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[en] Artificial neural networks (ANNs) have been applied to various fields due to their fault and noise tolerance and generalization characteristics. As an application to nuclear engineering, we apply neural networks to the early recognition of nuclear power plant operational transients. If a transient or accident occurs, the network will advise the plant operators in a timely manner. More importantly, we investigate the ability of the network to provide a measure of the confidence level in its diagnosis. In this research an ANN is trained to diagnose the status of the San Onofre Nuclear Generation Station using data obtained from the plant's training simulator. Stacked generalization is then applied to predict the error in the ANN diagnosis. The data used consisted of 10 scenarios that include typical design basis accidents as well as less severe transients. The results show that the trained network is capable of diagnosing all 10 instabilities as well as providing a measure of the level of confidence in its diagnoses
[en] Resolving the uncertainties associated with solutions obtained from artificial neural networks (ANNs) is a major concern for ANN researchers. Error bounds on the solutions are important because they are in integral part of verification and validation. In this research, stacked generalization (SG) is applied to provide error bounds for novel solutions obtained from ANNs. This work shows that SG can provide error bounds on ANN results. We have applied SG to nuclear power plant fault detection for verification of diagnoses provided by ANNs
[en] Eruption mass and mass flow rate are critical parameters for determining the aerial extent and hazard of volcanic emissions. Infrasound waveform inversion is a promising technique to quantify volcanic emissions. Although topography may substantially alter the infrasound waveform as it propagates, advances in wave propagation modeling and station coverage permit robust inversion of infrasound data from volcanic explosions. The inversion can estimate eruption mass flow rate and total eruption mass if the flow density is known. However, infrasound-based eruption flow rates and mass estimates have yet to be validated against independent measurements, and numerical modeling has only recently been applied to the inversion technique. Furthermore we present a robust full-waveform acoustic inversion method, and use it to calculate eruption flow rates and masses from 49 explosions from Sakurajima Volcano, Japan.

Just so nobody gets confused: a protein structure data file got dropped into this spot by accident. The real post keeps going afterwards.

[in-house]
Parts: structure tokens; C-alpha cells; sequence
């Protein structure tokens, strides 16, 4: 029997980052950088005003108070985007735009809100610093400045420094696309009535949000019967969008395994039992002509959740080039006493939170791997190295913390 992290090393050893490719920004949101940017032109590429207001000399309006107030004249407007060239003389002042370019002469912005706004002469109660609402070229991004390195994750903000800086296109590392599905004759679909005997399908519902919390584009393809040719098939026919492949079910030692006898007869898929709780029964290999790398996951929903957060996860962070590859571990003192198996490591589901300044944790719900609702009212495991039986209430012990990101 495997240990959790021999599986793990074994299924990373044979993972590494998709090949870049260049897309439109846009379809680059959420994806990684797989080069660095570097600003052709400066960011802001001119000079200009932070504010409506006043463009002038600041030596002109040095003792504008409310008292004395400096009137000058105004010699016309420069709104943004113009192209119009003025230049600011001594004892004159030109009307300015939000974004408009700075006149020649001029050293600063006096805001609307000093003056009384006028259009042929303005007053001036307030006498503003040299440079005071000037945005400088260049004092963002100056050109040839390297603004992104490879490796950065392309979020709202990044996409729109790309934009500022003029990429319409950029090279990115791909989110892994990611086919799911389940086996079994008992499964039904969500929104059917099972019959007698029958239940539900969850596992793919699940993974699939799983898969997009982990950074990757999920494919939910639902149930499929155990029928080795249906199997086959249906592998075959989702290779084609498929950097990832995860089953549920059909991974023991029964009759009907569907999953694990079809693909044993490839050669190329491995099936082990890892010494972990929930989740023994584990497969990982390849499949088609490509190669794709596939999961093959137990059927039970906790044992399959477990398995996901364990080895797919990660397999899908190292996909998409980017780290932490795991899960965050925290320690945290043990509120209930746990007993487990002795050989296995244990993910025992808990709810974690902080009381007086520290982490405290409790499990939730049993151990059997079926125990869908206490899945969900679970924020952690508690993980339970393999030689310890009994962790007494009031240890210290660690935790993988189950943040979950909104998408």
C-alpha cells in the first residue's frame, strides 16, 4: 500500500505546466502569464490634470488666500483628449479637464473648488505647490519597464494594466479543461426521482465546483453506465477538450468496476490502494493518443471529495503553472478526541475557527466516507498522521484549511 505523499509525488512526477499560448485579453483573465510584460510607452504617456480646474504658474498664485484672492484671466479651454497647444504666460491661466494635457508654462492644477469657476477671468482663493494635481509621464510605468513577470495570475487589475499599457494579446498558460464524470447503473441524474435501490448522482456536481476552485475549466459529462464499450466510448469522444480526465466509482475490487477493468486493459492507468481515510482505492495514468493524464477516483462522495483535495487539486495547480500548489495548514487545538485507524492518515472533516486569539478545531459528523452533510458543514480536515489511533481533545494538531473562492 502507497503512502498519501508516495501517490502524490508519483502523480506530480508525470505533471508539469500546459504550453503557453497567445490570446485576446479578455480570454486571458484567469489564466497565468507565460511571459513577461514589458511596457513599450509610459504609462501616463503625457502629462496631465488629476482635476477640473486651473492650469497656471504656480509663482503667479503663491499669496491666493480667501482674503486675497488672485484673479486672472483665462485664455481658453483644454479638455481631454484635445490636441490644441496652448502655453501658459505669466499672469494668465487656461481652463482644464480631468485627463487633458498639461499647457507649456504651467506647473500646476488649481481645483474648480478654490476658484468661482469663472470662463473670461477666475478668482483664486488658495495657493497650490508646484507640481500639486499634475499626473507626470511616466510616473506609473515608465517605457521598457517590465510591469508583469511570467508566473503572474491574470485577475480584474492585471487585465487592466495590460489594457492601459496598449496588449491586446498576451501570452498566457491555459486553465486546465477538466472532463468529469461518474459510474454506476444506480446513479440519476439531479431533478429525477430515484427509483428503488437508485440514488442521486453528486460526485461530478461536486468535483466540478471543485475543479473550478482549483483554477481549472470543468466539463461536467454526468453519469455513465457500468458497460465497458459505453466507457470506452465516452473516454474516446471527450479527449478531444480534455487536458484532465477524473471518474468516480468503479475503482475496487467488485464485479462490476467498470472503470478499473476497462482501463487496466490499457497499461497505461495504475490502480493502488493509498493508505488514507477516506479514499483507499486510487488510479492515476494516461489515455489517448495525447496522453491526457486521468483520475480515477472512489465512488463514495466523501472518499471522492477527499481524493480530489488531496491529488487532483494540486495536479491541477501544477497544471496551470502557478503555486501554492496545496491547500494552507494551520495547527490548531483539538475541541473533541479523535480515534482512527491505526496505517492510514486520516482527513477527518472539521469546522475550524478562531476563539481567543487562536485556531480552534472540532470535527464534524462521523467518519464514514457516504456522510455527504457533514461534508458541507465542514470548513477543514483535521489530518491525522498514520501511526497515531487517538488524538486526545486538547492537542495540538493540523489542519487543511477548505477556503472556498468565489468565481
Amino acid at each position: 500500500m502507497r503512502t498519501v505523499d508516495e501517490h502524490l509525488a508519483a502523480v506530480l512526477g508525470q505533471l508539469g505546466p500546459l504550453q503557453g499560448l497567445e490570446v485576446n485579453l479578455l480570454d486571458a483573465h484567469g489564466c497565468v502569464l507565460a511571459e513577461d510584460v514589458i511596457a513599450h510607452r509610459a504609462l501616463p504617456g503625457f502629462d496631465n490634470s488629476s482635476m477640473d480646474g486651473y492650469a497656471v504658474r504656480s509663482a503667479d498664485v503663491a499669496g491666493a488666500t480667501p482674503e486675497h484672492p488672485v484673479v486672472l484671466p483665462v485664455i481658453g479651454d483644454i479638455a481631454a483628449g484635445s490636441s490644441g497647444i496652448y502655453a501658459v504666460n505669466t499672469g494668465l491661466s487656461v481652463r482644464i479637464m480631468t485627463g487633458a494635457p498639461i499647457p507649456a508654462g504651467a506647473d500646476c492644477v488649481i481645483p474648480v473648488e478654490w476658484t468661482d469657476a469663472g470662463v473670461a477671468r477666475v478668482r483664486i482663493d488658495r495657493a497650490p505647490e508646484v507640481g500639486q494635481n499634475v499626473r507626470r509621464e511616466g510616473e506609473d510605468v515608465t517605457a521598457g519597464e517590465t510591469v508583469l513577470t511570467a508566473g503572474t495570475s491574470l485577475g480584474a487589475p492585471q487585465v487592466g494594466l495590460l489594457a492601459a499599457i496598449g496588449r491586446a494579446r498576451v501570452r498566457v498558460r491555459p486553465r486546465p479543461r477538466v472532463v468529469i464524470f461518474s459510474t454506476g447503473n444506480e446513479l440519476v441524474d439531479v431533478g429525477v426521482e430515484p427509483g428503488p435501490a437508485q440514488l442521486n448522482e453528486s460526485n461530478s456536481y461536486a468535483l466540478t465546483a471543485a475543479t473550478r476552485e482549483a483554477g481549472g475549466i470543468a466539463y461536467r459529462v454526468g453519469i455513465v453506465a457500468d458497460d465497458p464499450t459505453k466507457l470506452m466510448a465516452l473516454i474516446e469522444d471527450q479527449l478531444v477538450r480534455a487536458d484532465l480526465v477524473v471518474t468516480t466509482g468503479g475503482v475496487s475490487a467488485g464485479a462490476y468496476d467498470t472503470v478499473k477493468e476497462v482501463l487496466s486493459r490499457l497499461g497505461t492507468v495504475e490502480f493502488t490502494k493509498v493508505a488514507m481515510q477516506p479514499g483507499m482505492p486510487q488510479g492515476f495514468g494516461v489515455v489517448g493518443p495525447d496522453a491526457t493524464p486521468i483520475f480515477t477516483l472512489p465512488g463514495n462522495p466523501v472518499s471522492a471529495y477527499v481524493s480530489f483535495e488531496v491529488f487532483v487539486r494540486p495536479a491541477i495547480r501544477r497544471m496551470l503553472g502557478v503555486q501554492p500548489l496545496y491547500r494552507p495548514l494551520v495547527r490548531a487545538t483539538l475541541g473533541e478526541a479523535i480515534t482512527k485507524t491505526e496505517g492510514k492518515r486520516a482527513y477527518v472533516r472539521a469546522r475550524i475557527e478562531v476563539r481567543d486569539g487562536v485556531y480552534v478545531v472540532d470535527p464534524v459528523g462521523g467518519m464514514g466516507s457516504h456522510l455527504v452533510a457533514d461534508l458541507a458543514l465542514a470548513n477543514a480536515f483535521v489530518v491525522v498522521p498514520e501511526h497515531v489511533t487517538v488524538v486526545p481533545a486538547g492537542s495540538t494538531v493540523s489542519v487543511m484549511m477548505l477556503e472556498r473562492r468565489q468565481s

[en] Monochromatic infrasound waves are scarcely reported volcanic infrasound signals. These waves have the potential to provide constraints on the conduit geometry of a volcano. However, to further investigate the waves scientifically, such as how the conduit shape modulates the waveforms, we still need to examine many more examples. In this paper, we provide the most detailed descriptions of these monochromatic infrasound waves observed at Aso volcano in Japan. At Aso volcano, a 160-day-long magmatic eruption occurred in 2014–2015 after a 20-year quiescent period. This eruption was the first event that we could monitor well using our infrasound network deployed around the crater. Throughout the entire eruption period, when both ash venting and Strombolian explosions occurred, monochromatic infrasound waves were observed nearly every day. Although the peak frequency of the signals (0.4–0.7 Hz) changed over time, the frequency exhibited no reasonable correlation with the eruption style. The source location of the signals estimated by considering topographic effects and atmospheric conditions was highly stable at the active vent. Based on the findings, we speculate that these signals were related to the resonant frequencies of an open space in the conduit: the uppermost part inside the vent. Based on finite-difference time-domain modeling using 3-D topographic data of the crater during the eruption (March 2015), we calculated the propagation of infrasound waves from the conduit. Assuming that the shape of the conduit was a simple pipe, the peak frequency of the observed waveforms was well reproduced by the calculation. The length of the pipe markedly defined the peak frequency. By replicating the observed waveform, we concluded that the gas exhalation with a gas velocity of 18 m/s occurred at 120 m depth in the conduit. However, further analysis from a different perspective, such as an analysis of the time difference between the arrivals of infrasound and seismic waves, is required to more accurately determine the conduit parameters based on observational data. .